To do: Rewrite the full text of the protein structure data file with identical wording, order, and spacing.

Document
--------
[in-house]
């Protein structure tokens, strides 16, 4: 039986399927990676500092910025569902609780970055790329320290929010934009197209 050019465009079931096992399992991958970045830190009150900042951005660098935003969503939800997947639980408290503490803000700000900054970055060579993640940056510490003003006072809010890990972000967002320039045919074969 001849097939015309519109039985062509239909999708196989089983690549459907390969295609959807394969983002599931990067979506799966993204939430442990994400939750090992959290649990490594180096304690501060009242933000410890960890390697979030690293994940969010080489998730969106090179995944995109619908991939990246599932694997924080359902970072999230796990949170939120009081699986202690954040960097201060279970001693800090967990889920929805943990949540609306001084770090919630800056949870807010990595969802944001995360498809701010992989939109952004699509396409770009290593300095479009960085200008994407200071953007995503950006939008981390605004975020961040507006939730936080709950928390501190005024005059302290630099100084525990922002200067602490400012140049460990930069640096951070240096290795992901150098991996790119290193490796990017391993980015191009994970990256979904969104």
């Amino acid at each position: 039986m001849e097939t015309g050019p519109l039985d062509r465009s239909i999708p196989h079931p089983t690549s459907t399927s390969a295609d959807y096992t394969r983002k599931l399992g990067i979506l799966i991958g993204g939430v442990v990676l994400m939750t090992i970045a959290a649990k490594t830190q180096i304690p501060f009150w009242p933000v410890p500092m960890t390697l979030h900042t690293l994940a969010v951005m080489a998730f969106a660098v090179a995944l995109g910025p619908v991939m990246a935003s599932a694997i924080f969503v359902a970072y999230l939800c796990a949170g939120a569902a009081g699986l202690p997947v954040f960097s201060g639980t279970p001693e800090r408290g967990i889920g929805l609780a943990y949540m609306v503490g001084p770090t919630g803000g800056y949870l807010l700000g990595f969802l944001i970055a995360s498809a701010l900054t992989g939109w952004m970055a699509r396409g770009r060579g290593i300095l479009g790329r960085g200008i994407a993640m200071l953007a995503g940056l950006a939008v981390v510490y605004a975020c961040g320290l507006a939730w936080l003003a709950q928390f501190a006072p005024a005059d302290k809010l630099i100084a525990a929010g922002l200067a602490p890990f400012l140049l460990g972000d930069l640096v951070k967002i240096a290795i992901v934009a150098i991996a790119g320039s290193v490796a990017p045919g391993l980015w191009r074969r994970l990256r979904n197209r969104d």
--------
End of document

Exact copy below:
[in-house]
């Protein structure tokens, strides 16, 4: 039986399927990676500092910025569902609780970055790329320290929010934009197209 050019465009079931096992399992991958970045830190009150900042951005660098935003969503939800997947639980408290503490803000700000900054970055060579993640940056510490003003006072809010890990972000967002320039045919074969 001849097939015309519109039985062509239909999708196989089983690549459907390969295609959807394969983002599931990067979506799966993204939430442990994400939750090992959290649990490594180096304690501060009242933000410890960890390697979030690293994940969010080489998730969106090179995944995109619908991939990246599932694997924080359902970072999230796990949170939120009081699986202690954040960097201060279970001693800090967990889920929805943990949540609306001084770090919630800056949870807010990595969802944001995360498809701010992989939109952004699509396409770009290593300095479009960085200008994407200071953007995503950006939008981390605004975020961040507006939730936080709950928390501190005024005059302290630099100084525990922002200067602490400012140049460990930069640096951070240096290795992901150098991996790119290193490796990017391993980015191009994970990256979904969104």
């Amino acid at each position: 039986m001849e097939t015309g050019p519109l039985d062509r465009s239909i999708p196989h079931p089983t690549s459907t399927s390969a295609d959807y096992t394969r983002k599931l399992g990067i979506l799966i991958g993204g939430v442990v990676l994400m939750t090992i970045a959290a649990k490594t830190q180096i304690p501060f009150w009242p933000v410890p500092m960890t390697l979030h900042t690293l994940a969010v951005m080489a998730f969106a660098v090179a995944l995109g910025p619908v991939m990246a935003s599932a694997i924080f969503v359902a970072y999230l939800c796990a949170g939120a569902a009081g699986l202690p997947v954040f960097s201060g639980t279970p001693e800090r408290g967990i889920g929805l609780a943990y949540m609306v503490g001084p770090t919630g803000g800056y949870l807010l700000g990595f969802l944001i970055a995360s498809a701010l900054t992989g939109w952004m970055a699509r396409g770009r060579g290593i300095l479009g790329r960085g200008i994407a993640m200071l953007a995503g940056l950006a939008v981390v510490y605004a975020c961040g320290l507006a939730w936080l003003a709950q928390f501190a006072p005024a005059d302290k809010l630099i100084a525990a929010g922002l200067a602490p890990f400012l140049l460990g972000d930069l640096v951070k967002i240096a290795i992901v934009a150098i991996a790119g320039s290193v490796a990017p045919g391993l980015w191009r074969r994970l990256r979904n197209r969104d």